« Reply #175 on: February 18, 2019, 08:24:37 AM »
You're a fountain of knowledge Irons!   :)  Was Eymar also released on Westminster?  I'll certainly keep an extra eye out for them; I have been anyway for that label...alas, normally they aren't in very good condition. 

PD

Think Vox, P. Possibly a box set. If you happen to..... do not hesitate!
You must have a very good opinion of yourself to write a symphony - John Ireland.

Offline Irons

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Re: Thirty three and a third.
« Reply #176 on: February 19, 2019, 01:00:49 AM »



On a visit to a charity shop yesterday came across Janacek's Sinfonietta. I had no idea Szell had recorded the work. After a clean and brush-up, gave it a spin. The opening brass fanfare did not bode well, I found it slow and laborious with little sense of excitement . After a silent gap - every recording I have heard has the various sections joined up creating a continues whole. Szell treats sections as movements, which I found okay but a bit odd. As the main body of the work began, to say I was impressed with the precision of the Cleveland Orchestra is an understatement. They turn on a sixpence and back again with ease. By the time of the coda they were in the groove and the fanfare was far better executed then the opening. Not perfect, a couple of quibbles with a dull opening, and to borrow a phrase from London Underground "mind the gap". The recording in typical CBS fashion has a wide stereo spread and lacks depth but this approach suits the music. All that fades into insignificance with George Szell and his Cleveland Orchestra who are superb.
You must have a very good opinion of yourself to write a symphony - John Ireland.

Online Biffo

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Re: Thirty three and a third.
« Reply #177 on: February 19, 2019, 01:30:28 AM »


On a visit to a charity shop yesterday came across Janacek's Sinfonietta. I had no idea Szell had recorded the work. After a clean and brush-up, gave it a spin. The opening brass fanfare did not bode well, I found it slow and laborious with little sense of excitement . After a silent gap - every recording I have heard has the various sections joined up creating a continues whole. Szell treats sections as movements, which I found okay but a bit odd. As the main body of the work began, to say I was impressed with the precision of the Cleveland Orchestra is an understatement. They turn on a sixpence and back again with ease. By the time of the coda they were in the groove and the fanfare was far better executed then the opening. Not perfect, a couple of quibbles with a dull opening, and to borrow a phrase from London Underground "mind the gap". The recording in typical CBS fashion has a wide stereo spread and lacks depth but this approach suits the music. All that fades into insignificance with George Szell and his Cleveland Orchestra who are superb.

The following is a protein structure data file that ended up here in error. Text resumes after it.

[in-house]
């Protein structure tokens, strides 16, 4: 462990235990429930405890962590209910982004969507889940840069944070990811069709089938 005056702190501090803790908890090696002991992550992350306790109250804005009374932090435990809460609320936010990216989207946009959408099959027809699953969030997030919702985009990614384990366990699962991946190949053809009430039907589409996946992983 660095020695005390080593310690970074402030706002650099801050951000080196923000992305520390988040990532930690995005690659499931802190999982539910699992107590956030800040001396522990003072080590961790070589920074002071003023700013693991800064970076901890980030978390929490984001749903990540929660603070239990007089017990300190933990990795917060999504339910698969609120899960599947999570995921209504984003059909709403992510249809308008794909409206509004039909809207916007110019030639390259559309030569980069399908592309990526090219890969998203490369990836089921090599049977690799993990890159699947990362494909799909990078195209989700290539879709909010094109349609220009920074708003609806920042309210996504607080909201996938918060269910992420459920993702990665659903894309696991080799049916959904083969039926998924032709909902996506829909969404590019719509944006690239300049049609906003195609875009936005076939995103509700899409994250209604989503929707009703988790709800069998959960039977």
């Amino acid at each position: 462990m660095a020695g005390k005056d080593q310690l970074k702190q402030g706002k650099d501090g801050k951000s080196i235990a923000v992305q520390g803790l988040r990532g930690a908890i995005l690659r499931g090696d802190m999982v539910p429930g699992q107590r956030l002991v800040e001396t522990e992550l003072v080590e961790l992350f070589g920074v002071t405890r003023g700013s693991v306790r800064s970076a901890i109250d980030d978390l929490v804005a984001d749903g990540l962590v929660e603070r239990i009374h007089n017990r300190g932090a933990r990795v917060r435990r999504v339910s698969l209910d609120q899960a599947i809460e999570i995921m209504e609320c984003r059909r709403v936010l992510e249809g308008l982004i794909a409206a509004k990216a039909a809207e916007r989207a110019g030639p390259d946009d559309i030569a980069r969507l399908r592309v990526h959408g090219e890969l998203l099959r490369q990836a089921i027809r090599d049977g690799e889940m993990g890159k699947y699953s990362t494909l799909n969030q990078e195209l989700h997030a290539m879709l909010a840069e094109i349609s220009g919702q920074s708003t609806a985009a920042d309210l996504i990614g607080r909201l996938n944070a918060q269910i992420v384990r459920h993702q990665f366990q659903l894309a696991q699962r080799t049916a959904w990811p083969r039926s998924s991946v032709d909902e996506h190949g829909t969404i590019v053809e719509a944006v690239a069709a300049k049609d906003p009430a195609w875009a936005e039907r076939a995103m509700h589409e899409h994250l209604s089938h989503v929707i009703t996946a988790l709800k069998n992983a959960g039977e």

Interesting, I didn't know Szell had recorded the Sinfonietta. The first recording of the Sinfonietta I bought was from Abbado and the LSO and it has the same Hindemith coupling, I still have the LP though I haven't listened to it for years. Abbado also gets off to a ponderous start and for years I wasn't aware of it as it was the only version I owned.

Offline Pohjolas Daughter

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Re: Thirty three and a third.
« Reply #178 on: February 19, 2019, 07:14:08 AM »
An interesting find. Thanks for sharing. The 10" format did not seem to last for long--late 40s-mid 50s. Interestingly, due to nostalgia (or something), I see many new LPs on the 10" format...

If you like jazz and vinyl, you must, must, must get this two LP set...Heaven.



https://www.discogs.com/Chet-Baker-Bill-Evans-The-Complete-Recordings/release/7872093

Apologies for the delay in responding to you.  I had been meaning to thank you for you Bill Evans/Chet Baker recommendation.  When I went to a local record store the other day, I inquired about it.  The sales person who looked it up was surprised to hear about it as it was new to him and he said that he was a big Bill Evans fan!  It seems that it's available on both CD and vinyl with, of course, more tracks on the CD issue.  Tempting!   :)

Best,

PD

Offline Irons

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Re: Thirty three and a third.
« Reply #179 on: February 19, 2019, 08:37:10 AM »
Interesting, I didn't know Szell had recorded the Sinfonietta. The first recording of the Sinfonietta I bought was from Abbado and the LSO and it has the same Hindemith coupling, I still have the LP though I haven't listened to it for years. Abbado also gets off to a ponderous start and for years I wasn't aware of it as it was the only version I owned.

I like the recordings Abbado made for Decca with the LSO. Prokofiev's Romeo and Juliet is outstanding and Mendelssohn "Scottish" Symphony is excellent, but I dislike Abbado's Sinfonietta with a passion despite the fact it was top choice in the 1975 Penguin Guide. I owned a wide band copy of which I was delighted to find a buyer for. Ancerl with the Czech Philharmonic is the benchmark for Sinfonietta, the work is part of the conductor and orchestra's DNA. I also have Kubelik on DG which I have not warmed to without working out why.
You must have a very good opinion of yourself to write a symphony - John Ireland.